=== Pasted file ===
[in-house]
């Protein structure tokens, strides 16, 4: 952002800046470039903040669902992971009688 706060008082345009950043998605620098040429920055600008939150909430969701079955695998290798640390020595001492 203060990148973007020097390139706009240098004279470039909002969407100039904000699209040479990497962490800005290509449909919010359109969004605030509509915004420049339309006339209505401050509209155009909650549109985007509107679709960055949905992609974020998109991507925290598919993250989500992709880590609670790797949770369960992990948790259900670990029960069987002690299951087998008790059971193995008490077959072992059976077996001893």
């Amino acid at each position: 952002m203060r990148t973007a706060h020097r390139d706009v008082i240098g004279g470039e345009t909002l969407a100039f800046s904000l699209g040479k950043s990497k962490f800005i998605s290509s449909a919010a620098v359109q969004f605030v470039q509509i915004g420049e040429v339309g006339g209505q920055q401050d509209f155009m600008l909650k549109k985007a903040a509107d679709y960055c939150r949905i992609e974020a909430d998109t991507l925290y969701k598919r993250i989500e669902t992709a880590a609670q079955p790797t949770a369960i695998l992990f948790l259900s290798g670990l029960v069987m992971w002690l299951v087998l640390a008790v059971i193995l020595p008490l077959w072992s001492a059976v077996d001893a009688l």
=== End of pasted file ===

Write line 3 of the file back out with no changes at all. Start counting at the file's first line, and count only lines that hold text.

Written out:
């Amino acid at each position: 952002m203060r990148t973007a706060h020097r390139d706009v008082i240098g004279g470039e345009t909002l969407a100039f800046s904000l699209g040479k950043s990497k962490f800005i998605s290509s449909a919010a620098v359109q969004f605030v470039q509509i915004g420049e040429v339309g006339g209505q920055q401050d509209f155009m600008l909650k549109k985007a903040a509107d679709y960055c939150r949905i992609e974020a909430d998109t991507l925290y969701k598919r993250i989500e669902t992709a880590a609670q079955p790797t949770a369960i695998l992990f948790l259900s290798g670990l029960v069987m992971w002690l299951v087998l640390a008790v059971i193995l020595p008490l077959w072992s001492a059976v077996d001893a009688l």